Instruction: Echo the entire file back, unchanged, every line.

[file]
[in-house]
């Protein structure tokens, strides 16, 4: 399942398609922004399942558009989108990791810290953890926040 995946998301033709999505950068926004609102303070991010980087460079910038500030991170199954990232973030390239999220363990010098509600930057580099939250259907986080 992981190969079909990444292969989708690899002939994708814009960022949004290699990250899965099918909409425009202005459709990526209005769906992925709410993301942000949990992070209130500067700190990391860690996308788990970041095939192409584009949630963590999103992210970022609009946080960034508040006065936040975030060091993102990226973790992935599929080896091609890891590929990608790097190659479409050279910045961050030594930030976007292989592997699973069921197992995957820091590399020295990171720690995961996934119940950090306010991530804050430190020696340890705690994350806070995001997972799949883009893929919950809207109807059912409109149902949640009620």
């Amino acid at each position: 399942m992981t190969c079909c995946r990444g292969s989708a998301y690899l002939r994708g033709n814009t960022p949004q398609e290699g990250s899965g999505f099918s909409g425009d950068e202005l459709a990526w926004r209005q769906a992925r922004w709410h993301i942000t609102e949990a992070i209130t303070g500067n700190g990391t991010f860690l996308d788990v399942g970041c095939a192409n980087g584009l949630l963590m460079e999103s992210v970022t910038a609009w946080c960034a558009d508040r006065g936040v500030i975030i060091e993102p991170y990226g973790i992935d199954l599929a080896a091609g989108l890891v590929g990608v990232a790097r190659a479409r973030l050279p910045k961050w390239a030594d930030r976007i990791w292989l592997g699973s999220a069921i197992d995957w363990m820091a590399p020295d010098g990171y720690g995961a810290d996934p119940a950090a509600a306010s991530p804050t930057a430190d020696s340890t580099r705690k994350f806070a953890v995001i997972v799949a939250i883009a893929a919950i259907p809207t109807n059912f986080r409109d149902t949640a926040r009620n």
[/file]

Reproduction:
[in-house]
């Protein structure tokens, strides 16, 4: 399942398609922004399942558009989108990791810290953890926040 995946998301033709999505950068926004609102303070991010980087460079910038500030991170199954990232973030390239999220363990010098509600930057580099939250259907986080 992981190969079909990444292969989708690899002939994708814009960022949004290699990250899965099918909409425009202005459709990526209005769906992925709410993301942000949990992070209130500067700190990391860690996308788990970041095939192409584009949630963590999103992210970022609009946080960034508040006065936040975030060091993102990226973790992935599929080896091609890891590929990608790097190659479409050279910045961050030594930030976007292989592997699973069921197992995957820091590399020295990171720690995961996934119940950090306010991530804050430190020696340890705690994350806070995001997972799949883009893929919950809207109807059912409109149902949640009620």
């Amino acid at each position: 399942m992981t190969c079909c995946r990444g292969s989708a998301y690899l002939r994708g033709n814009t960022p949004q398609e290699g990250s899965g999505f099918s909409g425009d950068e202005l459709a990526w926004r209005q769906a992925r922004w709410h993301i942000t609102e949990a992070i209130t303070g500067n700190g990391t991010f860690l996308d788990v399942g970041c095939a192409n980087g584009l949630l963590m460079e999103s992210v970022t910038a609009w946080c960034a558009d508040r006065g936040v500030i975030i060091e993102p991170y990226g973790i992935d199954l599929a080896a091609g989108l890891v590929g990608v990232a790097r190659a479409r973030l050279p910045k961050w390239a030594d930030r976007i990791w292989l592997g699973s999220a069921i197992d995957w363990m820091a590399p020295d010098g990171y720690g995961a810290d996934p119940a950090a509600a306010s991530p804050t930057a430190d020696s340890t580099r705690k994350f806070a953890v995001i997972v799949a939250i883009a893929a919950i259907p809207t109807n059912f986080r409109d149902t949640a926040r009620n």